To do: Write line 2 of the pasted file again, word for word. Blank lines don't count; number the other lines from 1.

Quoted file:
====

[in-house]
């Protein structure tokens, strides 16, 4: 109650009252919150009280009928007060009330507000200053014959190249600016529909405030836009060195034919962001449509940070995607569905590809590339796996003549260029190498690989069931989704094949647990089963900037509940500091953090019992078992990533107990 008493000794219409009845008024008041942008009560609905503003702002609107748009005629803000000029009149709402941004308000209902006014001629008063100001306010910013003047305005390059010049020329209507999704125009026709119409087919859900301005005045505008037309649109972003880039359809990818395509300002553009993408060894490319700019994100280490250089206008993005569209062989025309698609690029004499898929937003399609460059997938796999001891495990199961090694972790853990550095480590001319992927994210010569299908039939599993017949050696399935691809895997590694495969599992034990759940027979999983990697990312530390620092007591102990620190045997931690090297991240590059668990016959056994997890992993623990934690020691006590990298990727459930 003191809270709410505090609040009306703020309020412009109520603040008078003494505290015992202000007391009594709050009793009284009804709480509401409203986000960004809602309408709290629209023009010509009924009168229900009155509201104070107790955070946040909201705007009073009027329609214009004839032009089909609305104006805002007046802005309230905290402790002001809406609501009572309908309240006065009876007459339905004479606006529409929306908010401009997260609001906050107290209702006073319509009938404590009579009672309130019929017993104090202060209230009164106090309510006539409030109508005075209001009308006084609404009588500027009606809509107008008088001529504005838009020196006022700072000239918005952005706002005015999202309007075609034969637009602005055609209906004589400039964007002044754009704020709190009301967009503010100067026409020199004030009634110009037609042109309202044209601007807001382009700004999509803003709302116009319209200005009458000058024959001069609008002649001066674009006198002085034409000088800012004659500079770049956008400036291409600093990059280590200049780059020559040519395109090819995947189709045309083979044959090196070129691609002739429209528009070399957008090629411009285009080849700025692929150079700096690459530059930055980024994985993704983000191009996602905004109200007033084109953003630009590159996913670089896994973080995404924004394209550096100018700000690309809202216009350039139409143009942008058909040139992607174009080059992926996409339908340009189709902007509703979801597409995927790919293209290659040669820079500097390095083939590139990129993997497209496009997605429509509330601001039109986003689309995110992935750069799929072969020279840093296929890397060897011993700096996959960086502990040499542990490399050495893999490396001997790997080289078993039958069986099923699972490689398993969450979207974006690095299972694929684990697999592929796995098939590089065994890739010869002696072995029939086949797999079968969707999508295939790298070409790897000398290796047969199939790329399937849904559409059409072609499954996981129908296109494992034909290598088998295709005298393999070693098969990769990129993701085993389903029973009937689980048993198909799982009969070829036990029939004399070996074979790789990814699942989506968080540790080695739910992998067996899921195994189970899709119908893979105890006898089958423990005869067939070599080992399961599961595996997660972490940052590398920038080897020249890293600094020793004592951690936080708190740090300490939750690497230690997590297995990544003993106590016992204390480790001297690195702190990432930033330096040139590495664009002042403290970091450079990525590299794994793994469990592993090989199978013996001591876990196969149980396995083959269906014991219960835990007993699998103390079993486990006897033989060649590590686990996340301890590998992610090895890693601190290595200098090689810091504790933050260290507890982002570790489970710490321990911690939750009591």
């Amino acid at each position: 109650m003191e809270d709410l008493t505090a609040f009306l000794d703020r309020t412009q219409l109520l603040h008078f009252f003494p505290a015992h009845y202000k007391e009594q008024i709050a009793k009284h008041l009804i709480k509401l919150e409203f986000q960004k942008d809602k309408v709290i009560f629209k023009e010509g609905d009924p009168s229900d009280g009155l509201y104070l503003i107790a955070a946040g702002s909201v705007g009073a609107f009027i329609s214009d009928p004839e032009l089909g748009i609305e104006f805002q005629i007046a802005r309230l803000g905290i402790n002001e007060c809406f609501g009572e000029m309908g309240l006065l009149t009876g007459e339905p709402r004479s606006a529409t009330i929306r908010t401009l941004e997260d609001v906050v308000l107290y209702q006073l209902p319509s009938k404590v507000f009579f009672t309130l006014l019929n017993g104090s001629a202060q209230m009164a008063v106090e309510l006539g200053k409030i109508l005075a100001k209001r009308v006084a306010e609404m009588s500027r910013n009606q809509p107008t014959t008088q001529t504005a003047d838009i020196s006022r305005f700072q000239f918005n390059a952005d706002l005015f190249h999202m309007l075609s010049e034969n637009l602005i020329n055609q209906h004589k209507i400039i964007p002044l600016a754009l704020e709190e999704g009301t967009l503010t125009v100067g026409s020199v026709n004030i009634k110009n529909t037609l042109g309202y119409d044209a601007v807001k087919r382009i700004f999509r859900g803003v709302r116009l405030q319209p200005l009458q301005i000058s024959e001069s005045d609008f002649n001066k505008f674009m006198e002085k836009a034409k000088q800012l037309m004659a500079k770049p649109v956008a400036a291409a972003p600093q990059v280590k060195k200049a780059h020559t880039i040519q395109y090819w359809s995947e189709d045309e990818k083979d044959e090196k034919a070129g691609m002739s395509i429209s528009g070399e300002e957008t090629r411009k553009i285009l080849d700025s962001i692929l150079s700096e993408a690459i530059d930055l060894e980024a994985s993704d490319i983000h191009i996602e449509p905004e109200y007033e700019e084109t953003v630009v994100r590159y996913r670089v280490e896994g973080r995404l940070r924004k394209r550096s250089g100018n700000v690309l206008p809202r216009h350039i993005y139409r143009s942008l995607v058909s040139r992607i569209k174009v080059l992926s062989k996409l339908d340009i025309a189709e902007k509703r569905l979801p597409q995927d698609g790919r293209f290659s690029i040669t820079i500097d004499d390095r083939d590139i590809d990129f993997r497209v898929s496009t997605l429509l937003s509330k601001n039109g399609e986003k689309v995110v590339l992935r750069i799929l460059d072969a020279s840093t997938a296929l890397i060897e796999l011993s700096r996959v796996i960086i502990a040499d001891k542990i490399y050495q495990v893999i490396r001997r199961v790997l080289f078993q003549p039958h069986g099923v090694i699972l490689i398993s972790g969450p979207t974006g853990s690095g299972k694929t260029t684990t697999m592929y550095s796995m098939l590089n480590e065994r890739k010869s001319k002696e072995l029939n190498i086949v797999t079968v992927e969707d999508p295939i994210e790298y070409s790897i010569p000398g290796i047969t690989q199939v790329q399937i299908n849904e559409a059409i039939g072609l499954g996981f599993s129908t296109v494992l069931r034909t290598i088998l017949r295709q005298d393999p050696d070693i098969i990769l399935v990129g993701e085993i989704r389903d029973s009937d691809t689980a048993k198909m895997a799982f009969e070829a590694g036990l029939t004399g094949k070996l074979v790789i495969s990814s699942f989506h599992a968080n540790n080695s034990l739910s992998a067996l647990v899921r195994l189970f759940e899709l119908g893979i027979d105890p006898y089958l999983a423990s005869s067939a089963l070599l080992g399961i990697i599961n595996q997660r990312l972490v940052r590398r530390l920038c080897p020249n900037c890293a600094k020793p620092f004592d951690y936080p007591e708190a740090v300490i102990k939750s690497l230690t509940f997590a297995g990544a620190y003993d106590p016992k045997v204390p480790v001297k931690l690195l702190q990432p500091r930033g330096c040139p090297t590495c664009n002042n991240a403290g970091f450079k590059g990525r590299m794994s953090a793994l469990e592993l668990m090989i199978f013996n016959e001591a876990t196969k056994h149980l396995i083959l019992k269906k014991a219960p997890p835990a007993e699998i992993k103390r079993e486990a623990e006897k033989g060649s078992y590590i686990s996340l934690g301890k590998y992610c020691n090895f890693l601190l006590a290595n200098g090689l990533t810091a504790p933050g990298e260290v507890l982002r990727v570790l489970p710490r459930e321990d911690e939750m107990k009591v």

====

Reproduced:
């Protein structure tokens, strides 16, 4: 109650009252919150009280009928007060009330507000200053014959190249600016529909405030836009060195034919962001449509940070995607569905590809590339796996003549260029190498690989069931989704094949647990089963900037509940500091953090019992078992990533107990 008493000794219409009845008024008041942008009560609905503003702002609107748009005629803000000029009149709402941004308000209902006014001629008063100001306010910013003047305005390059010049020329209507999704125009026709119409087919859900301005005045505008037309649109972003880039359809990818395509300002553009993408060894490319700019994100280490250089206008993005569209062989025309698609690029004499898929937003399609460059997938796999001891495990199961090694972790853990550095480590001319992927994210010569299908039939599993017949050696399935691809895997590694495969599992034990759940027979999983990697990312530390620092007591102990620190045997931690090297991240590059668990016959056994997890992993623990934690020691006590990298990727459930 003191809270709410505090609040009306703020309020412009109520603040008078003494505290015992202000007391009594709050009793009284009804709480509401409203986000960004809602309408709290629209023009010509009924009168229900009155509201104070107790955070946040909201705007009073009027329609214009004839032009089909609305104006805002007046802005309230905290402790002001809406609501009572309908309240006065009876007459339905004479606006529409929306908010401009997260609001906050107290209702006073319509009938404590009579009672309130019929017993104090202060209230009164106090309510006539409030109508005075209001009308006084609404009588500027009606809509107008008088001529504005838009020196006022700072000239918005952005706002005015999202309007075609034969637009602005055609209906004589400039964007002044754009704020709190009301967009503010100067026409020199004030009634110009037609042109309202044209601007807001382009700004999509803003709302116009319209200005009458000058024959001069609008002649001066674009006198002085034409000088800012004659500079770049956008400036291409600093990059280590200049780059020559040519395109090819995947189709045309083979044959090196070129691609002739429209528009070399957008090629411009285009080849700025692929150079700096690459530059930055980024994985993704983000191009996602905004109200007033084109953003630009590159996913670089896994973080995404924004394209550096100018700000690309809202216009350039139409143009942008058909040139992607174009080059992926996409339908340009189709902007509703979801597409995927790919293209290659040669820079500097390095083939590139990129993997497209496009997605429509509330601001039109986003689309995110992935750069799929072969020279840093296929890397060897011993700096996959960086502990040499542990490399050495893999490396001997790997080289078993039958069986099923699972490689398993969450979207974006690095299972694929684990697999592929796995098939590089065994890739010869002696072995029939086949797999079968969707999508295939790298070409790897000398290796047969199939790329399937849904559409059409072609499954996981129908296109494992034909290598088998295709005298393999070693098969990769990129993701085993389903029973009937689980048993198909799982009969070829036990029939004399070996074979790789990814699942989506968080540790080695739910992998067996899921195994189970899709119908893979105890006898089958423990005869067939070599080992399961599961595996997660972490940052590398920038080897020249890293600094020793004592951690936080708190740090300490939750690497230690997590297995990544003993106590016992204390480790001297690195702190990432930033330096040139590495664009002042403290970091450079990525590299794994793994469990592993090989199978013996001591876990196969149980396995083959269906014991219960835990007993699998103390079993486990006897033989060649590590686990996340301890590998992610090895890693601190290595200098090689810091504790933050260290507890982002570790489970710490321990911690939750009591």